Kimball Kinnison
  21. Jabbadabbado Manager Emeritus

    Member Since:
    Mar 19, 1999
    star 7
    Kimball, you perfectly illustrated my point with that interesting example.

    In contract law, the text of the contract is meant as prima facie evidence of the parties' intent. When the contract is in dispute, and the parties do not agree on what the intent of the contract was, then of course the text of the contract more or less disappears under all kinds of outside evidence that can come into the dispute to define terms and show what standard business practices are and to show why one term could not possibly mean what the other party says it means, etc.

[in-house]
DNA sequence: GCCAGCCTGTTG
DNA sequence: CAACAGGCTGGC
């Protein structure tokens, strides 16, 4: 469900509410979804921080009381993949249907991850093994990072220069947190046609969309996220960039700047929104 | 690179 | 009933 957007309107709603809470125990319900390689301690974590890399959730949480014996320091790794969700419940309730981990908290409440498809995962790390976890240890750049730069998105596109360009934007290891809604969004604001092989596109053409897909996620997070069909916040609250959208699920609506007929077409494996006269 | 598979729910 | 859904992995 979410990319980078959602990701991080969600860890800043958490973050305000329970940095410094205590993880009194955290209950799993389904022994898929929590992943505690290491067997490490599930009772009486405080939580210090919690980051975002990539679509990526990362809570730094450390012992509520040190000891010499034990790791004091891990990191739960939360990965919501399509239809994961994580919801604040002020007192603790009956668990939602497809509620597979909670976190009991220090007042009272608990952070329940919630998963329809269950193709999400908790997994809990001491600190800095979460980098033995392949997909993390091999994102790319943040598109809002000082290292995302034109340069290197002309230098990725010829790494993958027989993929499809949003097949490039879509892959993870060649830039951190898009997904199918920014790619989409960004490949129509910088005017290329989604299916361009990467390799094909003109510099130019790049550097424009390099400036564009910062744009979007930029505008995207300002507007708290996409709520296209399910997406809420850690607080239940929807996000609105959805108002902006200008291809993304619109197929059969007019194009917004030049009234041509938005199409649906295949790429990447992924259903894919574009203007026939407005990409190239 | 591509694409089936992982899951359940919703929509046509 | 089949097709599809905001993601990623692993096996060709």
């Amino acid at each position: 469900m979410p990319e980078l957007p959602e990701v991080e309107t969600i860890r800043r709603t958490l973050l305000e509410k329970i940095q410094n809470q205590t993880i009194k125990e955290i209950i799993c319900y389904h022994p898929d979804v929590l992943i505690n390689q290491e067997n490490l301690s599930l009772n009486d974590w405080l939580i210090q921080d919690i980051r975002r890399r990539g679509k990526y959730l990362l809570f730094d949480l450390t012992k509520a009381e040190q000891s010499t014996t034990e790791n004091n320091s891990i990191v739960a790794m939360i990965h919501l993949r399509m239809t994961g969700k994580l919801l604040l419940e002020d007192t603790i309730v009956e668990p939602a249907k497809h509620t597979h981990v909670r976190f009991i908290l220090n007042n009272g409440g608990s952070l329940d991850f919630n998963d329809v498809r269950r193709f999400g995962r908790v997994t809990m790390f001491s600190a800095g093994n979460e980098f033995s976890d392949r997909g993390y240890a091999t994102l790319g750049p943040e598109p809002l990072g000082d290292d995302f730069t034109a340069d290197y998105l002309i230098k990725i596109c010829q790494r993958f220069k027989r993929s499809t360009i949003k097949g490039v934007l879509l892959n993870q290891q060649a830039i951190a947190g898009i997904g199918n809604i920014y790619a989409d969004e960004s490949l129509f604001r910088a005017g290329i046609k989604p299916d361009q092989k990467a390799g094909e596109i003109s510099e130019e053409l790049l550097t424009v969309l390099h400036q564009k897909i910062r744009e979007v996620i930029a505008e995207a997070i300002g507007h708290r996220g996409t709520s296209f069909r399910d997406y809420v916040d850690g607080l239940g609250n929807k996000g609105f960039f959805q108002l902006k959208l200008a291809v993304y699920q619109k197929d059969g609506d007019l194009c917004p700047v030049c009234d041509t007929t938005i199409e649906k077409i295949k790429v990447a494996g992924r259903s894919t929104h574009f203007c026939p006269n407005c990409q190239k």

If we're going to compare the text of the constitution to a contract, there's an important initial flaw in the analogy, and that's the problem that all original parties to the contract are dead. For example, concerning "a well regulated militia being..., the right to bear arms shall not be infringed," we know that the original parties to the "contract" didn't contemplate anything other than muskets.

    But it would be absurd to argue that the Constitution in the 21st century is "meant" to permit the bearing of muskets. At that point, someone might argue that the framers "intended the constitution to remain relevant to current and future generations."

    How does a Supreme Court justice determine what's "relevant to current and future generations?" By listening to all kinds of evidence from two teams of lawyers, giving Justices cover for making whatever decision they feel is warranted for whatever reason.